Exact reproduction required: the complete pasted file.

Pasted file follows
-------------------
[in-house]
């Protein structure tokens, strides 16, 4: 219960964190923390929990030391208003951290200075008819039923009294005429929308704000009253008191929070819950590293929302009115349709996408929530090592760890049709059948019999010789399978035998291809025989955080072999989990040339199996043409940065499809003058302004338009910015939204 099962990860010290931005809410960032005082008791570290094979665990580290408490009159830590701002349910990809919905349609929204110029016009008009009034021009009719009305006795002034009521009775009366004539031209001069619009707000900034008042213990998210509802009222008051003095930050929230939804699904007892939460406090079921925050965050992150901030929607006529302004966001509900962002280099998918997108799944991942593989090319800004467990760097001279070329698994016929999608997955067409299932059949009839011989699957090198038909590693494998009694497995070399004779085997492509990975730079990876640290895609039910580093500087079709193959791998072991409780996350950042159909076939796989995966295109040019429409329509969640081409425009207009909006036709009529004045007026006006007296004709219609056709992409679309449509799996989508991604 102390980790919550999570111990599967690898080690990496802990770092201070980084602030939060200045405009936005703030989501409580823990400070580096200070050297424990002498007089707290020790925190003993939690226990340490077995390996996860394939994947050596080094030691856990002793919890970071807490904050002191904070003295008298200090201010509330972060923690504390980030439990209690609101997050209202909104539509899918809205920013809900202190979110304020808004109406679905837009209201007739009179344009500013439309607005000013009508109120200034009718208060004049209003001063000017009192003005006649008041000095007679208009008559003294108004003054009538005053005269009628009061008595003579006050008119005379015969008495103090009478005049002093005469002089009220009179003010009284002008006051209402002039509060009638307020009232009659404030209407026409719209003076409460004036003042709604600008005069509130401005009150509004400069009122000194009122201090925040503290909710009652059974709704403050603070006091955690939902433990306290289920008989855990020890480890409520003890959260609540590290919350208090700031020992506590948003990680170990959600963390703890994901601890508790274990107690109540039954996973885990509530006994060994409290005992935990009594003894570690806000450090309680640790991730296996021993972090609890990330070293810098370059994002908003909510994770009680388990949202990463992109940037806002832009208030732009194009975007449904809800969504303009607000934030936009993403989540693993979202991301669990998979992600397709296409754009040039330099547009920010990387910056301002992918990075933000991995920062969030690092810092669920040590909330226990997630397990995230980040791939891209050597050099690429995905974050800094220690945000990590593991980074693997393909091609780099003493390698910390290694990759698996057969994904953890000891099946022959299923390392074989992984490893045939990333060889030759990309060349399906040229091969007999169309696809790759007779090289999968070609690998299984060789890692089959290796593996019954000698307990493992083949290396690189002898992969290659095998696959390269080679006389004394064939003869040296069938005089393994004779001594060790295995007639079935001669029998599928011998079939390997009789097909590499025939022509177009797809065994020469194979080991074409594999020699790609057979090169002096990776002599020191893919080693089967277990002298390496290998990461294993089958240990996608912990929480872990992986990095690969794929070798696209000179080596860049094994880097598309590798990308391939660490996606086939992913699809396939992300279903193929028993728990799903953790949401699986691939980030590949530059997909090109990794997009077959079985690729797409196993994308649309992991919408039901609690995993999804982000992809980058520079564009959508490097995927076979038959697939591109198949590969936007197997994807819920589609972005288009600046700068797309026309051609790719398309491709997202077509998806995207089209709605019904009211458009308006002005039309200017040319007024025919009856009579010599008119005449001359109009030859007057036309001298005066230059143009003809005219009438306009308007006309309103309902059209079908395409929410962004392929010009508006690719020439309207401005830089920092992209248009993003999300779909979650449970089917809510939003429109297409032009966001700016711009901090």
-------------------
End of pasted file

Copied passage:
[in-house]
């Protein structure tokens, strides 16, 4: 219960964190923390929990030391208003951290200075008819039923009294005429929308704000009253008191929070819950590293929302009115349709996408929530090592760890049709059948019999010789399978035998291809025989955080072999989990040339199996043409940065499809003058302004338009910015939204 099962990860010290931005809410960032005082008791570290094979665990580290408490009159830590701002349910990809919905349609929204110029016009008009009034021009009719009305006795002034009521009775009366004539031209001069619009707000900034008042213990998210509802009222008051003095930050929230939804699904007892939460406090079921925050965050992150901030929607006529302004966001509900962002280099998918997108799944991942593989090319800004467990760097001279070329698994016929999608997955067409299932059949009839011989699957090198038909590693494998009694497995070399004779085997492509990975730079990876640290895609039910580093500087079709193959791998072991409780996350950042159909076939796989995966295109040019429409329509969640081409425009207009909006036709009529004045007026006006007296004709219609056709992409679309449509799996989508991604 102390980790919550999570111990599967690898080690990496802990770092201070980084602030939060200045405009936005703030989501409580823990400070580096200070050297424990002498007089707290020790925190003993939690226990340490077995390996996860394939994947050596080094030691856990002793919890970071807490904050002191904070003295008298200090201010509330972060923690504390980030439990209690609101997050209202909104539509899918809205920013809900202190979110304020808004109406679905837009209201007739009179344009500013439309607005000013009508109120200034009718208060004049209003001063000017009192003005006649008041000095007679208009008559003294108004003054009538005053005269009628009061008595003579006050008119005379015969008495103090009478005049002093005469002089009220009179003010009284002008006051209402002039509060009638307020009232009659404030209407026409719209003076409460004036003042709604600008005069509130401005009150509004400069009122000194009122201090925040503290909710009652059974709704403050603070006091955690939902433990306290289920008989855990020890480890409520003890959260609540590290919350208090700031020992506590948003990680170990959600963390703890994901601890508790274990107690109540039954996973885990509530006994060994409290005992935990009594003894570690806000450090309680640790991730296996021993972090609890990330070293810098370059994002908003909510994770009680388990949202990463992109940037806002832009208030732009194009975007449904809800969504303009607000934030936009993403989540693993979202991301669990998979992600397709296409754009040039330099547009920010990387910056301002992918990075933000991995920062969030690092810092669920040590909330226990997630397990995230980040791939891209050597050099690429995905974050800094220690945000990590593991980074693997393909091609780099003493390698910390290694990759698996057969994904953890000891099946022959299923390392074989992984490893045939990333060889030759990309060349399906040229091969007999169309696809790759007779090289999968070609690998299984060789890692089959290796593996019954000698307990493992083949290396690189002898992969290659095998696959390269080679006389004394064939003869040296069938005089393994004779001594060790295995007639079935001669029998599928011998079939390997009789097909590499025939022509177009797809065994020469194979080991074409594999020699790609057979090169002096990776002599020191893919080693089967277990002298390496290998990461294993089958240990996608912990929480872990992986990095690969794929070798696209000179080596860049094994880097598309590798990308391939660490996606086939992913699809396939992300279903193929028993728990799903953790949401699986691939980030590949530059997909090109990794997009077959079985690729797409196993994308649309992991919408039901609690995993999804982000992809980058520079564009959508490097995927076979038959697939591109198949590969936007197997994807819920589609972005288009600046700068797309026309051609790719398309491709997202077509998806995207089209709605019904009211458009308006002005039309200017040319007024025919009856009579010599008119005449001359109009030859007057036309001298005066230059143009003809005219009438306009308007006309309103309902059209079908395409929410962004392929010009508006690719020439309207401005830089920092992209248009993003999300779909979650449970089917809510939003429109297409032009966001700016711009901090």